The base of the world socioeconomic pyramid is made up of more than four billion people who must subsist on less than 4 dollars per day. Based on false assumptions, such as that this population cannot be a market due to the extreme poverty in which it lives or that it needs assistance from NGOs, international bodies and governments have traditionally excluded it from the interest of companies. Nevertheless, some companies have already grasped the fact that lowincome markets are a prime business opportunity. Not only are they the largest and fastest growing segment of the world population, they also have a multitude of needs that are not being met.
The business experiences featured in this issue prove that it is possible to enter at the base of the pyramid and do so successfully. Everything depends on how the undeniable challenges are dealt with. It is a very different market than the West and thus demands efforts in order to understand and adapt to a reality that is inaccessible, though not because of its complexity. This entails being aware of the real needs of this population and meeting them with products, strategies, and business models that tend to differ from the ones used in advanced economies.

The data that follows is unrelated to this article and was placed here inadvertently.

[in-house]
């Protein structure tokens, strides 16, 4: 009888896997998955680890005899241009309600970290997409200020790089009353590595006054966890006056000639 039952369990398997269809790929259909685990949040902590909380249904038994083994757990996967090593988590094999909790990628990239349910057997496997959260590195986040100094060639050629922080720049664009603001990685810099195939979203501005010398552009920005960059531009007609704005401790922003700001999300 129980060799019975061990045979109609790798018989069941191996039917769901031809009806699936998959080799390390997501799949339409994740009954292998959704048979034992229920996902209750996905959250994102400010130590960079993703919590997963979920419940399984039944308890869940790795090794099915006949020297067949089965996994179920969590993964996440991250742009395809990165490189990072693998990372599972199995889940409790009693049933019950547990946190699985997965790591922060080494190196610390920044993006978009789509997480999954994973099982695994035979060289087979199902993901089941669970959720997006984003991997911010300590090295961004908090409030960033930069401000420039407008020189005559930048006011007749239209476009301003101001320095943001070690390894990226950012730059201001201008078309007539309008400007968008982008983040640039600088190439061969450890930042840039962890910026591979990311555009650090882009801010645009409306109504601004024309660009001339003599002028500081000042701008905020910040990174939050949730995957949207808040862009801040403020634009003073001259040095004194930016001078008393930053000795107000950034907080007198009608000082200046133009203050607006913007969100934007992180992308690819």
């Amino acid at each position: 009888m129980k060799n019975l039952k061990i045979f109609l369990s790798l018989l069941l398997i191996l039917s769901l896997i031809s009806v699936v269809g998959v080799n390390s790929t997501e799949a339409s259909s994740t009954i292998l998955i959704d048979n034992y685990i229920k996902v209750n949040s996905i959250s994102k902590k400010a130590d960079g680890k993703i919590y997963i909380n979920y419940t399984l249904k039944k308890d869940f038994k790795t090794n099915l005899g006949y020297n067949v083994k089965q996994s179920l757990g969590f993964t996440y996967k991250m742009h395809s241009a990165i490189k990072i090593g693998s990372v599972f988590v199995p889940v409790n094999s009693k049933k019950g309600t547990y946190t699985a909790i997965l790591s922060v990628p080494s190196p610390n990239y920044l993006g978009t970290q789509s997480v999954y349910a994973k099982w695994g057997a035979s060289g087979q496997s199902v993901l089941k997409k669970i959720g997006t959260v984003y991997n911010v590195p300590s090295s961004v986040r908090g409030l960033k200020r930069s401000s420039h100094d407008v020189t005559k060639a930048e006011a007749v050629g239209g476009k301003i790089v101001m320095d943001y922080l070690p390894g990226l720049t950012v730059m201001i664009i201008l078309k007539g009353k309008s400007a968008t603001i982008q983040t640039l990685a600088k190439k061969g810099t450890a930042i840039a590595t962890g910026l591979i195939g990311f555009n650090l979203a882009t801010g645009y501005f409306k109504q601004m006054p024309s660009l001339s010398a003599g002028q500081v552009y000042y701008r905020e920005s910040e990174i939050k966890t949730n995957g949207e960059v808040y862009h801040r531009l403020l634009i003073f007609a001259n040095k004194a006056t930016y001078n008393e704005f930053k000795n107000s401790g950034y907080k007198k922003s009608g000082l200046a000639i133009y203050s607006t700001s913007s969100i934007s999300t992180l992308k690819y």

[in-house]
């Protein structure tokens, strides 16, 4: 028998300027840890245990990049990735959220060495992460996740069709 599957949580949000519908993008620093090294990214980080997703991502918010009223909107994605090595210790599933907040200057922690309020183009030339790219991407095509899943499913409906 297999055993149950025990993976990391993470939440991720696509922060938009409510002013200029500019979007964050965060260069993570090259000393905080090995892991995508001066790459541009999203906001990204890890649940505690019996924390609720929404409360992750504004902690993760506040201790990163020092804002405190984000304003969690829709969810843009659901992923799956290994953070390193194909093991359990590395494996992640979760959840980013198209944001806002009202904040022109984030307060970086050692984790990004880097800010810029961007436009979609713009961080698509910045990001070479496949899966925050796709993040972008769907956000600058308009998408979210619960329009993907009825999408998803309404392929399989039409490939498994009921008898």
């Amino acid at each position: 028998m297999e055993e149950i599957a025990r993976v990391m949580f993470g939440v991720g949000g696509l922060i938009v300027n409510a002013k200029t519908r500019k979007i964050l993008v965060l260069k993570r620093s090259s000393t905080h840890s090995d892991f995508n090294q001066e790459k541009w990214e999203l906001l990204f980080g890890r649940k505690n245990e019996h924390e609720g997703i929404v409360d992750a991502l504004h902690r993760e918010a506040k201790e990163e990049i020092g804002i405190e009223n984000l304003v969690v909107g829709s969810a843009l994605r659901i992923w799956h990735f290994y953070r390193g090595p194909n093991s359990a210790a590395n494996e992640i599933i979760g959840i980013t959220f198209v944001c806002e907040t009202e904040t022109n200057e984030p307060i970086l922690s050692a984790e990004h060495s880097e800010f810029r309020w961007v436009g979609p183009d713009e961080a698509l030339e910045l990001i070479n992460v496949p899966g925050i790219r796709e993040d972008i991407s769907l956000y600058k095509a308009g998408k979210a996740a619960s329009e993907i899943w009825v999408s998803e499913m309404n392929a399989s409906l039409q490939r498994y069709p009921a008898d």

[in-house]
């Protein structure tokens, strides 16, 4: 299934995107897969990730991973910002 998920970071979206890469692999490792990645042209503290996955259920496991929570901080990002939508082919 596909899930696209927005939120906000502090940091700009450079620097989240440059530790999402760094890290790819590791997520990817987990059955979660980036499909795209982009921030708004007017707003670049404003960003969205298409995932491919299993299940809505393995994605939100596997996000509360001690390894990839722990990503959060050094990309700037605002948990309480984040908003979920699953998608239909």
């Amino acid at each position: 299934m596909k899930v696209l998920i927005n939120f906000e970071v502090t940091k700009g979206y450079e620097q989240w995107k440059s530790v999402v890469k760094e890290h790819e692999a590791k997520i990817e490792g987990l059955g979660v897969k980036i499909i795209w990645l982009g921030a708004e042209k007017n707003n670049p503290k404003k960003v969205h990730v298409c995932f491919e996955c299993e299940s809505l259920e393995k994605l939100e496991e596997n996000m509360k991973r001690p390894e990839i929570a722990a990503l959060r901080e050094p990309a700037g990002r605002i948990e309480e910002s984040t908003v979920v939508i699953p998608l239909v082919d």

Far from being an insurmountable hurdle, these challenges act as a spur for technological innovation and strategy, which are often compatible with a guarantee of profitability. By having close ties to the base of the pyramid when developing their products and services, companies can achieve commercial feasibility while creating important social value.
Companies have generated value for both society and themselves in developed countries. Entering the base of the pyramid provides the chance to do so once again within a model of sustainable development. In addition to contributing to improving the living conditions of two-thirds of the world population, companies also have the chance to foster more sustainable growth.